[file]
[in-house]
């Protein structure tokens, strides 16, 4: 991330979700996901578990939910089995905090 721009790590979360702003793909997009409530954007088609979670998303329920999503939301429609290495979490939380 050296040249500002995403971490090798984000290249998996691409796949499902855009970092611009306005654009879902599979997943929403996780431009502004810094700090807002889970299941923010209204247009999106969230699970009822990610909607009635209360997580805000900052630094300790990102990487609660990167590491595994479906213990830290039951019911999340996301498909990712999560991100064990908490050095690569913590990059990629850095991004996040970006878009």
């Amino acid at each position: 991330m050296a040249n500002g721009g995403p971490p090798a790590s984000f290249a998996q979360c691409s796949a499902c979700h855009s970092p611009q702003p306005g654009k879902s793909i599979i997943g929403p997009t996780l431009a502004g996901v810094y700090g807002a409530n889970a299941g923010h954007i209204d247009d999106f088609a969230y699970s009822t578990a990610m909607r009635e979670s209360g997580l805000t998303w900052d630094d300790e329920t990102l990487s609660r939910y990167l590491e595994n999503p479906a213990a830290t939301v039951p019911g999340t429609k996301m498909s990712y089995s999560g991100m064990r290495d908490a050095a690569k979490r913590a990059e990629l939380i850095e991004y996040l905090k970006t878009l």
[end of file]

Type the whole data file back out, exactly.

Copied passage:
[in-house]
């Protein structure tokens, strides 16, 4: 991330979700996901578990939910089995905090 721009790590979360702003793909997009409530954007088609979670998303329920999503939301429609290495979490939380 050296040249500002995403971490090798984000290249998996691409796949499902855009970092611009306005654009879902599979997943929403996780431009502004810094700090807002889970299941923010209204247009999106969230699970009822990610909607009635209360997580805000900052630094300790990102990487609660990167590491595994479906213990830290039951019911999340996301498909990712999560991100064990908490050095690569913590990059990629850095991004996040970006878009």
């Amino acid at each position: 991330m050296a040249n500002g721009g995403p971490p090798a790590s984000f290249a998996q979360c691409s796949a499902c979700h855009s970092p611009q702003p306005g654009k879902s793909i599979i997943g929403p997009t996780l431009a502004g996901v810094y700090g807002a409530n889970a299941g923010h954007i209204d247009d999106f088609a969230y699970s009822t578990a990610m909607r009635e979670s209360g997580l805000t998303w900052d630094d300790e329920t990102l990487s609660r939910y990167l590491e595994n999503p479906a213990a830290t939301v039951p019911g999340t429609k996301m498909s990712y089995s999560g991100m064990r290495d908490a050095a690569k979490r913590a990059e990629l939380i850095e991004y996040l905090k970006t878009l």